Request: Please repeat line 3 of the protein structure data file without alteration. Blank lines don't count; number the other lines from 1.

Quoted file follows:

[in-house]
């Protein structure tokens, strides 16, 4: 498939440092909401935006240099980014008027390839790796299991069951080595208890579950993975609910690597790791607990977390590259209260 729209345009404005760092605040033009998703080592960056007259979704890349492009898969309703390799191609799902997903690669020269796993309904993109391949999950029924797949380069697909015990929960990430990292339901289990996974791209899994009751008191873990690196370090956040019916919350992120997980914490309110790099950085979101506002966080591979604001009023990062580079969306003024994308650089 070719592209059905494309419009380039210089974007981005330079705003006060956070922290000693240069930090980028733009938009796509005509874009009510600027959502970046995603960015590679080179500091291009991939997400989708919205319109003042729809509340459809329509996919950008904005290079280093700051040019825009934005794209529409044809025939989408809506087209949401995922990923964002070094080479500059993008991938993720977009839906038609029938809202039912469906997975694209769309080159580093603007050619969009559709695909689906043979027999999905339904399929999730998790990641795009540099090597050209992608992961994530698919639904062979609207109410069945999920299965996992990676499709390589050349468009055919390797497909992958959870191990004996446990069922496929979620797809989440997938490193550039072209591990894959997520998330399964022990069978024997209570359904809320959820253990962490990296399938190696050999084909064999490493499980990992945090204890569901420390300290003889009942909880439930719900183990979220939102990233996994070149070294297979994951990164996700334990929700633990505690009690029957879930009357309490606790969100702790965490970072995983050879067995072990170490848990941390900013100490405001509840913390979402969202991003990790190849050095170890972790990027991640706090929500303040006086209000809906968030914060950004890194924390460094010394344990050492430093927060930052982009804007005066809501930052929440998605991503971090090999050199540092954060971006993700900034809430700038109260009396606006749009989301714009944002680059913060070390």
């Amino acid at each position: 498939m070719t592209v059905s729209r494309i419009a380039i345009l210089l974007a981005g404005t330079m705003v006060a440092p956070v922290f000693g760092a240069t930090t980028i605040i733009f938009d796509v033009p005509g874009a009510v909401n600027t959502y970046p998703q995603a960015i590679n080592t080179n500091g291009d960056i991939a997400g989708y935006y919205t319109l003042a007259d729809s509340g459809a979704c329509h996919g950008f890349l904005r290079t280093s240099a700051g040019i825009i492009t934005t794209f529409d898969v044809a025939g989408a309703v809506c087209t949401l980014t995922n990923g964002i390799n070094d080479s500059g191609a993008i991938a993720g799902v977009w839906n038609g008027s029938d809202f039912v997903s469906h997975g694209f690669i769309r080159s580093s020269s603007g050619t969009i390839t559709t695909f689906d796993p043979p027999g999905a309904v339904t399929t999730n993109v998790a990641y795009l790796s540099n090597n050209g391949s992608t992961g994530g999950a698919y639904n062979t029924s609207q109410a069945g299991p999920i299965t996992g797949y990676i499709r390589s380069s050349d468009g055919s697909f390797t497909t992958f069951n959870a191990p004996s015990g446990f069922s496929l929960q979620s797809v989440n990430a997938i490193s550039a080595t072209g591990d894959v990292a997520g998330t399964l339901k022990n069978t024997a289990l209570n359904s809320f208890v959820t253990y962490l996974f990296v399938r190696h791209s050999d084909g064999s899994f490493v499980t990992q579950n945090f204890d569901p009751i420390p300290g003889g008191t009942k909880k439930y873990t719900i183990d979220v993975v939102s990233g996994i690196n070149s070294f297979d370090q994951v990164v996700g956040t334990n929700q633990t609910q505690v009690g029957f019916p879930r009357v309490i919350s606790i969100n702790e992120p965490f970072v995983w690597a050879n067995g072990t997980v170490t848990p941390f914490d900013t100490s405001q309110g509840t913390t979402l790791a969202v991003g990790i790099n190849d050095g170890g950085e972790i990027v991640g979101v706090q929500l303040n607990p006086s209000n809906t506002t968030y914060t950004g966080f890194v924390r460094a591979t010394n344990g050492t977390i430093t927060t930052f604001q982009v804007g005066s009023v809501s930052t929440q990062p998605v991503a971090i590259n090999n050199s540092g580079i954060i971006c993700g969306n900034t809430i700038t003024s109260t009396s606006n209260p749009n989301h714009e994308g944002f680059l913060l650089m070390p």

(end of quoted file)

């Amino acid at each position: 498939m070719t592209v059905s729209r494309i419009a380039i345009l210089l974007a981005g404005t330079m705003v006060a440092p956070v922290f000693g760092a240069t930090t980028i605040i733009f938009d796509v033009p005509g874009a009510v909401n600027t959502y970046p998703q995603a960015i590679n080592t080179n500091g291009d960056i991939a997400g989708y935006y919205t319109l003042a007259d729809s509340g459809a979704c329509h996919g950008f890349l904005r290079t280093s240099a700051g040019i825009i492009t934005t794209f529409d898969v044809a025939g989408a309703v809506c087209t949401l980014t995922n990923g964002i390799n070094d080479s500059g191609a993008i991938a993720g799902v977009w839906n038609g008027s029938d809202f039912v997903s469906h997975g694209f690669i769309r080159s580093s020269s603007g050619t969009i390839t559709t695909f689906d796993p043979p027999g999905a309904v339904t399929t999730n993109v998790a990641y795009l790796s540099n090597n050209g391949s992608t992961g994530g999950a698919y639904n062979t029924s609207q109410a069945g299991p999920i299965t996992g797949y990676i499709r390589s380069s050349d468009g055919s697909f390797t497909t992958f069951n959870a191990p004996s015990g446990f069922s496929l929960q979620s797809v989440n990430a997938i490193s550039a080595t072209g591990d894959v990292a997520g998330t399964l339901k022990n069978t024997a289990l209570n359904s809320f208890v959820t253990y962490l996974f990296v399938r190696h791209s050999d084909g064999s899994f490493v499980t990992q579950n945090f204890d569901p009751i420390p300290g003889g008191t009942k909880k439930y873990t719900i183990d979220v993975v939102s990233g996994i690196n070149s070294f297979d370090q994951v990164v996700g956040t334990n929700q633990t609910q505690v009690g029957f019916p879930r009357v309490i919350s606790i969100n702790e992120p965490f970072v995983w690597a050879n067995g072990t997980v170490t848990p941390f914490d900013t100490s405001q309110g509840t913390t979402l790791a969202v991003g990790i790099n190849d050095g170890g950085e972790i990027v991640g979101v706090q929500l303040n607990p006086s209000n809906t506002t968030y914060t950004g966080f890194v924390r460094a591979t010394n344990g050492t977390i430093t927060t930052f604001q982009v804007g005066s009023v809501s930052t929440q990062p998605v991503a971090i590259n090999n050199s540092g580079i954060i971006c993700g969306n900034t809430i700038t003024s109260t009396s606006n209260p749009n989301h714009e994308g944002f680059l913060l650089m070390p």